Richard Serra has had a strong showing in the past months. The 74-year old artist closed out a pair of wildly praised exhibitions at Gagosian New York late last year, and followed it up with a lifetime achievement award this year from Americans for the Arts. The New York-based artist is bringing a series of new works to Gagosian’s London locations on Davies Street and Britannia Street, offering a concise look at the artist’s current aesthetic interests.
The new work extends a strong continuity towards Serra’s most recent projects. Combining his steel sculptures into ever more confounding and demanding structures, the series of works on view, particularly Ramble, allows a certain understanding of both structural force and perception, using quickly varying columns to resemble a flowing, rolling series of hills. The environmental, almost naturalistic reference points in the work here is notable, reduced to a series of high and low points through his steel interventions.
At the same time, Serra’s work has always been able to do more with less, and his other works on view make the most out of a limited number of parts. Dead Load, for instance, takes much of its strength from the subtle difference in scale and size that his two pieces play off against each other. Even with little to go on, a certain oppressive narrative gradually makes itself felt through the work. Similarly, London Cross continues Serra’s interest in the equally precarious, threatening and commanding nature of steel arranged in space. The artist’s enormous sheets are arranged on top of each other, creating an intersecting pair of vectors stuck somewhere between a formal investigation of space and an imposing optical illusion.
Richard Serra, Ramble (2014), via Art Observed
At the intersection of these dual interests in Backdoor Pipeline, one of Serra’s monumental sculptural works inviting the viewer to pass through its enormous, ruddy pathways, changing notions of interiority and exteriority as the viewer moves from one end of a tunnel created only from a pair of slightly bent and twisted sheets of steel.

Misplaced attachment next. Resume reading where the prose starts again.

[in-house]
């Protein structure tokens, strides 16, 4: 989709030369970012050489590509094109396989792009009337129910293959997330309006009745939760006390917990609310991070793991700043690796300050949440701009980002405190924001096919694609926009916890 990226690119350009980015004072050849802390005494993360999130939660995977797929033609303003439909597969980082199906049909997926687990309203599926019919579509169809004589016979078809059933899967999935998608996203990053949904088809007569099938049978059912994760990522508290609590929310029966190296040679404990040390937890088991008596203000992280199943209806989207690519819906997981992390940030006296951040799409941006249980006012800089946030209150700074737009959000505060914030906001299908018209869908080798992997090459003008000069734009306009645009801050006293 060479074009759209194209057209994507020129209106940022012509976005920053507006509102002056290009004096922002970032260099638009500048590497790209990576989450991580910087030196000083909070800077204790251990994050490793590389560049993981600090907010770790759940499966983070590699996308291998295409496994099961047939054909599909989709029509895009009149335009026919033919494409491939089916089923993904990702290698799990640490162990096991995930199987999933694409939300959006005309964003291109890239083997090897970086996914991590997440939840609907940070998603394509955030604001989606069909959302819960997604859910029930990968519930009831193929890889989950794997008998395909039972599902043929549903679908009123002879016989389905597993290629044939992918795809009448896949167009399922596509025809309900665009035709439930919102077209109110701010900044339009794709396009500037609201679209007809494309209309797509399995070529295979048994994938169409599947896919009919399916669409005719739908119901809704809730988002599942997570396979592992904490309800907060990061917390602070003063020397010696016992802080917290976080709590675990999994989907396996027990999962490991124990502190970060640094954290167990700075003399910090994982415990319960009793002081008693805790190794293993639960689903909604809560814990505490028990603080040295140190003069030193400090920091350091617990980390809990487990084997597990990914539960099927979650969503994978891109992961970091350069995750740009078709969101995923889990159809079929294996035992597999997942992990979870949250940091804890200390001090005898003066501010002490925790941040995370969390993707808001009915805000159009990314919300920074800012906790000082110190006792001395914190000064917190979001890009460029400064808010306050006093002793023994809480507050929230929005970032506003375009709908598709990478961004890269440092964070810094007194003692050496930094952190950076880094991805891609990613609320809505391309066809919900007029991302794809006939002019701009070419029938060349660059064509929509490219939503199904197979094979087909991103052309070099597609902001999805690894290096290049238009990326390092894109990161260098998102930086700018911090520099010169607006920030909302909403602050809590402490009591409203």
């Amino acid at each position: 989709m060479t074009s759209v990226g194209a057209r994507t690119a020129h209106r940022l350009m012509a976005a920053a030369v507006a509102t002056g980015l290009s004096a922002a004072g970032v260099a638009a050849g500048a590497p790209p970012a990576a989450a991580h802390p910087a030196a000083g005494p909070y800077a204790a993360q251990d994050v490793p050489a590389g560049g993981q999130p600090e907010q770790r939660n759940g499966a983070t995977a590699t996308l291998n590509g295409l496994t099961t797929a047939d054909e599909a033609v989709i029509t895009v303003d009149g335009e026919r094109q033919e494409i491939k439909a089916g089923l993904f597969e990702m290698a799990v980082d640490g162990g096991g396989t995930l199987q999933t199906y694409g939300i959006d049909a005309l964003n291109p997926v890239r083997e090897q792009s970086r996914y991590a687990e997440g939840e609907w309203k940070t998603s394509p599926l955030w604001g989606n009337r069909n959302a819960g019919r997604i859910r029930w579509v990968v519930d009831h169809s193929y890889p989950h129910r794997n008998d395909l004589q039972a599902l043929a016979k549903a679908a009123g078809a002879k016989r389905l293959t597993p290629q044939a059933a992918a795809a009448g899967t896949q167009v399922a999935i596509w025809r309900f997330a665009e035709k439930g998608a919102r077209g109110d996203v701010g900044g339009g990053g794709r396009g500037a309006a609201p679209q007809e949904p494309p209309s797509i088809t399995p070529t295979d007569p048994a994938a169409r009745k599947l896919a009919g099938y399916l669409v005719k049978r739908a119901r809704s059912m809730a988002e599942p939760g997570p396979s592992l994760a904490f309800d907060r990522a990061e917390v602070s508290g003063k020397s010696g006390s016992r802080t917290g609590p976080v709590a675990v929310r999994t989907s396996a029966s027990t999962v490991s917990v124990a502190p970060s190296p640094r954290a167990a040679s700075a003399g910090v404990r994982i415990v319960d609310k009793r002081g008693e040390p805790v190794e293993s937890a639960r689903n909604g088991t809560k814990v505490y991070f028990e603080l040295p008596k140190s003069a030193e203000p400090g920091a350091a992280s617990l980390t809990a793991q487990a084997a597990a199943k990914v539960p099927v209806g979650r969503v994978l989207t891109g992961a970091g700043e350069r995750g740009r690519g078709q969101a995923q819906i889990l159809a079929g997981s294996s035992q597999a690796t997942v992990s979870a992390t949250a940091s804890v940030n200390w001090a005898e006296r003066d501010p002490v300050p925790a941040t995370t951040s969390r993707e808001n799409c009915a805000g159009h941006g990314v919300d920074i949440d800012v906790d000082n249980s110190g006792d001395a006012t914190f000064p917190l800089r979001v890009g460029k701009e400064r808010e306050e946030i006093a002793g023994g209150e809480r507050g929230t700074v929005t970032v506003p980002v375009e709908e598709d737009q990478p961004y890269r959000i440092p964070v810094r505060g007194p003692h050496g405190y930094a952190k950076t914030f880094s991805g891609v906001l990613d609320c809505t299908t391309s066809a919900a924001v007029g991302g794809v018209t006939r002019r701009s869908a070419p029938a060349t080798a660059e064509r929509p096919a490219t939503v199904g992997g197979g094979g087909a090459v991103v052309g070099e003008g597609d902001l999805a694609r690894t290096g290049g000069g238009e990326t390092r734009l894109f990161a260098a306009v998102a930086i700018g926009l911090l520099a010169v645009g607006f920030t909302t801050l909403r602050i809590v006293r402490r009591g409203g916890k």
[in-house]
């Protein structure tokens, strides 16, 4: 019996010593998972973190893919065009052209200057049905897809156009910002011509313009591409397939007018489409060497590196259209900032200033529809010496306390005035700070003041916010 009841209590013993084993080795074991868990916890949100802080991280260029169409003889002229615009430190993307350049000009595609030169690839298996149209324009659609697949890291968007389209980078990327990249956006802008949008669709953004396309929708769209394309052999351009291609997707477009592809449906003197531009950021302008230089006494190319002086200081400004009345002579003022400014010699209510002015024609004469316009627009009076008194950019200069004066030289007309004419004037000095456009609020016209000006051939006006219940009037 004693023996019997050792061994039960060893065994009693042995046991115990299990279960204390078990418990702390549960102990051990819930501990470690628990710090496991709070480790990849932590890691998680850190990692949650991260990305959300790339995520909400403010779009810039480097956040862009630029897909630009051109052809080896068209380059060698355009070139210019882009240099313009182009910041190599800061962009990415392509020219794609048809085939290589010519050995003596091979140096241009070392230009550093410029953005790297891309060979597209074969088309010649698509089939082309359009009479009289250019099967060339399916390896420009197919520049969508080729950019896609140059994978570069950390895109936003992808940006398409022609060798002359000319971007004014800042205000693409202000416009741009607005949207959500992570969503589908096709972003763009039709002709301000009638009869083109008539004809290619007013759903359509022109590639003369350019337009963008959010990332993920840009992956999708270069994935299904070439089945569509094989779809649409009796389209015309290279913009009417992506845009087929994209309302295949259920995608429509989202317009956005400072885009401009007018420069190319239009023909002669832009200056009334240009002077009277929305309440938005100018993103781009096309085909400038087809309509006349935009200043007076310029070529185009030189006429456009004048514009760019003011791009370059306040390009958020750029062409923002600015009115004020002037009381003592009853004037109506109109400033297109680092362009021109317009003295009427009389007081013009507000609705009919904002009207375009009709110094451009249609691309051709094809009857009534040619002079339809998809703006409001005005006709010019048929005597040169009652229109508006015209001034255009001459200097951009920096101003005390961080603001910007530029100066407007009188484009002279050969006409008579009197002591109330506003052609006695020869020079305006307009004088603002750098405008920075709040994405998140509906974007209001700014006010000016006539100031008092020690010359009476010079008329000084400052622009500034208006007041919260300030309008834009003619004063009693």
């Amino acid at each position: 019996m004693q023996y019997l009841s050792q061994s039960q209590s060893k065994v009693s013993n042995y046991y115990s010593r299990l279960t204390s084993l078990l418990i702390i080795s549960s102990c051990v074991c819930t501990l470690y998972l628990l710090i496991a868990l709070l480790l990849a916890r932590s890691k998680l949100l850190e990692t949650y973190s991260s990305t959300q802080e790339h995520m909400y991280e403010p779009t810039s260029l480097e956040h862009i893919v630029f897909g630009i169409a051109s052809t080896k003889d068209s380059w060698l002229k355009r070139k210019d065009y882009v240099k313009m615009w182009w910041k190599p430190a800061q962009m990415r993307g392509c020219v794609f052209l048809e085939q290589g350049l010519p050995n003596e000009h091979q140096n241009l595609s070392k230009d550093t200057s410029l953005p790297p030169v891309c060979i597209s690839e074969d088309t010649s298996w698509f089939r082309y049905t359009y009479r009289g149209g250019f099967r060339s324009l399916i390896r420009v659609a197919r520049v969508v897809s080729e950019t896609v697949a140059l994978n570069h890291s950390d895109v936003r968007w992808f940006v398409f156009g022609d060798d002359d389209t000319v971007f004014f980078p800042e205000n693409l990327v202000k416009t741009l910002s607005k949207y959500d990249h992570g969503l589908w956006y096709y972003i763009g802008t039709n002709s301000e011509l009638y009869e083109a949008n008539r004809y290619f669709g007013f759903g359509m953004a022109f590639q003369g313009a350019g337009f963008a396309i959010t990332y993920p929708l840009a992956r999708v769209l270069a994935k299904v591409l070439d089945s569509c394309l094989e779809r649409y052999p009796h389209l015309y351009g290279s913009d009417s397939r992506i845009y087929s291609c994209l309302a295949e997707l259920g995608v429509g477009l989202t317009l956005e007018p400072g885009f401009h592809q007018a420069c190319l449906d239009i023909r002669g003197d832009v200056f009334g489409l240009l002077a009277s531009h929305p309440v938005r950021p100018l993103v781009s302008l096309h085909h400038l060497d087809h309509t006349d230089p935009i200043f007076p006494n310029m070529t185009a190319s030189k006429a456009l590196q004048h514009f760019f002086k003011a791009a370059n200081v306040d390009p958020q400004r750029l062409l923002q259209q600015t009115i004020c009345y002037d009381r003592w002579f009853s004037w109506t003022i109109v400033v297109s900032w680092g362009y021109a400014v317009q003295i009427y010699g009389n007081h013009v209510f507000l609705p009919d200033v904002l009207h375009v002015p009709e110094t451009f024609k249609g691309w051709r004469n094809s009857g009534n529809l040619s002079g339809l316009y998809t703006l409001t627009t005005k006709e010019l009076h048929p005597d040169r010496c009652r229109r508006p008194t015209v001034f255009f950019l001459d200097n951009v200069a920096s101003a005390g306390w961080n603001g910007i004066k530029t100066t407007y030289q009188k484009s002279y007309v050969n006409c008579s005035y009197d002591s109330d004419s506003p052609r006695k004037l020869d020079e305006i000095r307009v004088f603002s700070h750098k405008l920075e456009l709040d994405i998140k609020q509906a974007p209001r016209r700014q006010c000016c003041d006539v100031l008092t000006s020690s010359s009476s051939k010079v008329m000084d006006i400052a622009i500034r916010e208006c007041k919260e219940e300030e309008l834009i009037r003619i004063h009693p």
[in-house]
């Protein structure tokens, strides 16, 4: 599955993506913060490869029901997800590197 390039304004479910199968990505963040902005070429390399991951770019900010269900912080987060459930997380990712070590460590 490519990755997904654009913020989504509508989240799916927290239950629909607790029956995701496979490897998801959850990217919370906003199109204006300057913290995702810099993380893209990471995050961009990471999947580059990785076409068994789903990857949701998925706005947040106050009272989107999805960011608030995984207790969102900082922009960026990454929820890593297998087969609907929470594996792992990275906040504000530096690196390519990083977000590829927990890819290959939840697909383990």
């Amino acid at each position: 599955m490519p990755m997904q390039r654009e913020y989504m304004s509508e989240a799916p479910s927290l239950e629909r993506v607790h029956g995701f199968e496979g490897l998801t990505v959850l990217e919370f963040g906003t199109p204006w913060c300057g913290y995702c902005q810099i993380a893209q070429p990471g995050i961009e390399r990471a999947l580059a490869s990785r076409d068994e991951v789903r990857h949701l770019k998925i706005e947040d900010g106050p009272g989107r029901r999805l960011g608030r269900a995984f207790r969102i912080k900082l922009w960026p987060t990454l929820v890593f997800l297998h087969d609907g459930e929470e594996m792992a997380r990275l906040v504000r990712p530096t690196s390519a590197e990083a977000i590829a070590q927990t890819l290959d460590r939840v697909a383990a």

Working against the massive sculptures that on view at Britannia Street, the artist is also presenting his 2011 work Double Rift #2, a large-scale monochromatic paintstick piece on paper. Executed in a stark, ominous black, the work’s surface nevertheless allows a nuanced experience of the artist’s hand as it engages in the execution of the work. Certain sections of the work belie a continued focus from the artist, creating a work that unfolds with the viewer’s continued viewing. Combined with the two sets of breaks that divide the work, the piece seems to place little emphasis on its surface other than on the forces and series of movements that gradually formed it, as if the artist sought to work in a manner that slowly eliminated his own decision-making in favor of the continuous layering of paint.
Serra’s exhibitions are on view through November 22nd (Drawing) and February 28th (Sculptures) respectively.
— D. Creahan
Richard Serra at Gagosian Gallery [Davies St] [Britannia St]
“Richard Serra, Gagosian Gallery, London” [Financial Times]
“Heavyweight majesty in steelworker Richard Serra’s return to London” [The Guardian]